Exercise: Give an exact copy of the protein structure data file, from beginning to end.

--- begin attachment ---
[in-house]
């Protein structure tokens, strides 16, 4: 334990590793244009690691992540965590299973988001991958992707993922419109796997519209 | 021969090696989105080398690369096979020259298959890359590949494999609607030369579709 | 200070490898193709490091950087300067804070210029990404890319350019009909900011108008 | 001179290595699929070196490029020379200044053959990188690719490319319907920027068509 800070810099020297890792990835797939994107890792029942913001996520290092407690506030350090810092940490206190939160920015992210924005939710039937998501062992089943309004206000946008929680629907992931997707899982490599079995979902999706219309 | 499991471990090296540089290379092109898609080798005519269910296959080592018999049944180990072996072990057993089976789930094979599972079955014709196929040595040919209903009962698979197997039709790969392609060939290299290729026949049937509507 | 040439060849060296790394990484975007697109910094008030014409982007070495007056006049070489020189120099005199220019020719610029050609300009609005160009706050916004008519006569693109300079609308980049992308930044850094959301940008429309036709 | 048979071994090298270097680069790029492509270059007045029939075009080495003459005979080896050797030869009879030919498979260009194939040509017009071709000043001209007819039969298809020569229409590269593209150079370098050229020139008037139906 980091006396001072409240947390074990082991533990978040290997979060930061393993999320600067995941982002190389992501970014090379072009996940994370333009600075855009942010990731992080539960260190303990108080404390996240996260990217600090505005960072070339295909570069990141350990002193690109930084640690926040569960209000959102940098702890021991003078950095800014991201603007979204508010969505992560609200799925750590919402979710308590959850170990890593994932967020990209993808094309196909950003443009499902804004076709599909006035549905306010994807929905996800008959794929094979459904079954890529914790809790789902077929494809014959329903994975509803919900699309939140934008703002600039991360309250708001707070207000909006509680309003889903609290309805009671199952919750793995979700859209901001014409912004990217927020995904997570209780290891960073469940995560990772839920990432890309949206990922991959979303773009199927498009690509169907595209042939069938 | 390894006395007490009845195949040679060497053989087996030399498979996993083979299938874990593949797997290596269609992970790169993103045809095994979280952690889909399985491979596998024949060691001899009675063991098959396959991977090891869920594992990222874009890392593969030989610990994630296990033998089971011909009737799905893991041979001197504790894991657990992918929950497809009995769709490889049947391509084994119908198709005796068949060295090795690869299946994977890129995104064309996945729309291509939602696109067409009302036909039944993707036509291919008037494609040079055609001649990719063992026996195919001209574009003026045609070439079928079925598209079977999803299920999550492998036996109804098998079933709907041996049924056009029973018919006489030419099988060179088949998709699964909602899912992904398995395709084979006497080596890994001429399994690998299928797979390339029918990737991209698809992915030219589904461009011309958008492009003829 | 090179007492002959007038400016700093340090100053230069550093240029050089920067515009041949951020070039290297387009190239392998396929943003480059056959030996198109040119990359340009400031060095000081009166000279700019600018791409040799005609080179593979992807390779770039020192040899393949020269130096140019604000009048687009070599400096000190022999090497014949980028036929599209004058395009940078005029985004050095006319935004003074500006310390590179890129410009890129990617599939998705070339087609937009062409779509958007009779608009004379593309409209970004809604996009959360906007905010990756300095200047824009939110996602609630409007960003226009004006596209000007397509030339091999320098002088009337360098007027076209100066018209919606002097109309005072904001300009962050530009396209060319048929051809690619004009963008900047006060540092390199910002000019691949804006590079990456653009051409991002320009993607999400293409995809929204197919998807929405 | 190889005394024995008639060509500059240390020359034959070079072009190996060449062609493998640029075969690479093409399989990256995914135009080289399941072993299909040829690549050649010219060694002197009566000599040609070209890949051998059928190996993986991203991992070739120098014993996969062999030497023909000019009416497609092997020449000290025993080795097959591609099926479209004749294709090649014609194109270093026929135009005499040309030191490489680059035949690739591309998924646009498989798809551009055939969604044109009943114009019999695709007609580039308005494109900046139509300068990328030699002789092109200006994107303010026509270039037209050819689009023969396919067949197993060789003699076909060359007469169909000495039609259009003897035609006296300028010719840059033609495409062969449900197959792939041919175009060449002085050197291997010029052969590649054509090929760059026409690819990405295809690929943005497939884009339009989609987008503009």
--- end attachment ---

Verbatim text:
[in-house]
């Protein structure tokens, strides 16, 4: 334990590793244009690691992540965590299973988001991958992707993922419109796997519209 | 021969090696989105080398690369096979020259298959890359590949494999609607030369579709 | 200070490898193709490091950087300067804070210029990404890319350019009909900011108008 | 001179290595699929070196490029020379200044053959990188690719490319319907920027068509 800070810099020297890792990835797939994107890792029942913001996520290092407690506030350090810092940490206190939160920015992210924005939710039937998501062992089943309004206000946008929680629907992931997707899982490599079995979902999706219309 | 499991471990090296540089290379092109898609080798005519269910296959080592018999049944180990072996072990057993089976789930094979599972079955014709196929040595040919209903009962698979197997039709790969392609060939290299290729026949049937509507 | 040439060849060296790394990484975007697109910094008030014409982007070495007056006049070489020189120099005199220019020719610029050609300009609005160009706050916004008519006569693109300079609308980049992308930044850094959301940008429309036709 | 048979071994090298270097680069790029492509270059007045029939075009080495003459005979080896050797030869009879030919498979260009194939040509017009071709000043001209007819039969298809020569229409590269593209150079370098050229020139008037139906 980091006396001072409240947390074990082991533990978040290997979060930061393993999320600067995941982002190389992501970014090379072009996940994370333009600075855009942010990731992080539960260190303990108080404390996240996260990217600090505005960072070339295909570069990141350990002193690109930084640690926040569960209000959102940098702890021991003078950095800014991201603007979204508010969505992560609200799925750590919402979710308590959850170990890593994932967020990209993808094309196909950003443009499902804004076709599909006035549905306010994807929905996800008959794929094979459904079954890529914790809790789902077929494809014959329903994975509803919900699309939140934008703002600039991360309250708001707070207000909006509680309003889903609290309805009671199952919750793995979700859209901001014409912004990217927020995904997570209780290891960073469940995560990772839920990432890309949206990922991959979303773009199927498009690509169907595209042939069938 | 390894006395007490009845195949040679060497053989087996030399498979996993083979299938874990593949797997290596269609992970790169993103045809095994979280952690889909399985491979596998024949060691001899009675063991098959396959991977090891869920594992990222874009890392593969030989610990994630296990033998089971011909009737799905893991041979001197504790894991657990992918929950497809009995769709490889049947391509084994119908198709005796068949060295090795690869299946994977890129995104064309996945729309291509939602696109067409009302036909039944993707036509291919008037494609040079055609001649990719063992026996195919001209574009003026045609070439079928079925598209079977999803299920999550492998036996109804098998079933709907041996049924056009029973018919006489030419099988060179088949998709699964909602899912992904398995395709084979006497080596890994001429399994690998299928797979390339029918990737991209698809992915030219589904461009011309958008492009003829 | 090179007492002959007038400016700093340090100053230069550093240029050089920067515009041949951020070039290297387009190239392998396929943003480059056959030996198109040119990359340009400031060095000081009166000279700019600018791409040799005609080179593979992807390779770039020192040899393949020269130096140019604000009048687009070599400096000190022999090497014949980028036929599209004058395009940078005029985004050095006319935004003074500006310390590179890129410009890129990617599939998705070339087609937009062409779509958007009779608009004379593309409209970004809604996009959360906007905010990756300095200047824009939110996602609630409007960003226009004006596209000007397509030339091999320098002088009337360098007027076209100066018209919606002097109309005072904001300009962050530009396209060319048929051809690619004009963008900047006060540092390199910002000019691949804006590079990456653009051409991002320009993607999400293409995809929204197919998807929405 | 190889005394024995008639060509500059240390020359034959070079072009190996060449062609493998640029075969690479093409399989990256995914135009080289399941072993299909040829690549050649010219060694002197009566000599040609070209890949051998059928190996993986991203991992070739120098014993996969062999030497023909000019009416497609092997020449000290025993080795097959591609099926479209004749294709090649014609194109270093026929135009005499040309030191490489680059035949690739591309998924646009498989798809551009055939969604044109009943114009019999695709007609580039308005494109900046139509300068990328030699002789092109200006994107303010026509270039037209050819689009023969396919067949197993060789003699076909060359007469169909000495039609259009003897035609006296300028010719840059033609495409062969449900197959792939041919175009060449002085050197291997010029052969590649054509090929760059026409690819990405295809690929943005497939884009339009989609987008503009």